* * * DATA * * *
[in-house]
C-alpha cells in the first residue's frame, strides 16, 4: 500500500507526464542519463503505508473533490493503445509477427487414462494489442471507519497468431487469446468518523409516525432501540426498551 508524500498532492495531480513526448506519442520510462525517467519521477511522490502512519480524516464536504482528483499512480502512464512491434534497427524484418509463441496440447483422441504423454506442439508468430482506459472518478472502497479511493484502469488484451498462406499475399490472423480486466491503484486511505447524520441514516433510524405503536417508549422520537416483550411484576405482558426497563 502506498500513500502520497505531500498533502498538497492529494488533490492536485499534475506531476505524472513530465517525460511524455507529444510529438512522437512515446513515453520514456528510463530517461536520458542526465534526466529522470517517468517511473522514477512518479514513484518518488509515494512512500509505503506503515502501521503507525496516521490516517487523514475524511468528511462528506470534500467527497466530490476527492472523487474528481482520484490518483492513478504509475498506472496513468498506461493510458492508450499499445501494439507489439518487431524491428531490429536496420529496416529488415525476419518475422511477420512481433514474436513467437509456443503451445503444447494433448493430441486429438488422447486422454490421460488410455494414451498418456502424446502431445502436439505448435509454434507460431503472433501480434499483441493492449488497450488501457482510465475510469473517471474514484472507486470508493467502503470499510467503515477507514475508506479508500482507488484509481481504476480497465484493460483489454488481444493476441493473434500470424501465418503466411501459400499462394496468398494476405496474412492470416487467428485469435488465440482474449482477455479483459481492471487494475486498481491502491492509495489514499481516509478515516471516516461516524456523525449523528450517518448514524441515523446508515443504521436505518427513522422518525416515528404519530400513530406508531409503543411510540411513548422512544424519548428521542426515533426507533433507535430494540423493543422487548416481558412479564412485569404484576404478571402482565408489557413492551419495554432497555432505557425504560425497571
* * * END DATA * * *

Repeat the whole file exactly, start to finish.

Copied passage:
[in-house]
C-alpha cells in the first residue's frame, strides 16, 4: 500500500507526464542519463503505508473533490493503445509477427487414462494489442471507519497468431487469446468518523409516525432501540426498551 508524500498532492495531480513526448506519442520510462525517467519521477511522490502512519480524516464536504482528483499512480502512464512491434534497427524484418509463441496440447483422441504423454506442439508468430482506459472518478472502497479511493484502469488484451498462406499475399490472423480486466491503484486511505447524520441514516433510524405503536417508549422520537416483550411484576405482558426497563 502506498500513500502520497505531500498533502498538497492529494488533490492536485499534475506531476505524472513530465517525460511524455507529444510529438512522437512515446513515453520514456528510463530517461536520458542526465534526466529522470517517468517511473522514477512518479514513484518518488509515494512512500509505503506503515502501521503507525496516521490516517487523514475524511468528511462528506470534500467527497466530490476527492472523487474528481482520484490518483492513478504509475498506472496513468498506461493510458492508450499499445501494439507489439518487431524491428531490429536496420529496416529488415525476419518475422511477420512481433514474436513467437509456443503451445503444447494433448493430441486429438488422447486422454490421460488410455494414451498418456502424446502431445502436439505448435509454434507460431503472433501480434499483441493492449488497450488501457482510465475510469473517471474514484472507486470508493467502503470499510467503515477507514475508506479508500482507488484509481481504476480497465484493460483489454488481444493476441493473434500470424501465418503466411501459400499462394496468398494476405496474412492470416487467428485469435488465440482474449482477455479483459481492471487494475486498481491502491492509495489514499481516509478515516471516516461516524456523525449523528450517518448514524441515523446508515443504521436505518427513522422518525416515528404519530400513530406508531409503543411510540411513548422512544424519548428521542426515533426507533433507535430494540423493543422487548416481558412479564412485569404484576404478571402482565408489557413492551419495554432497555432505557425504560425497571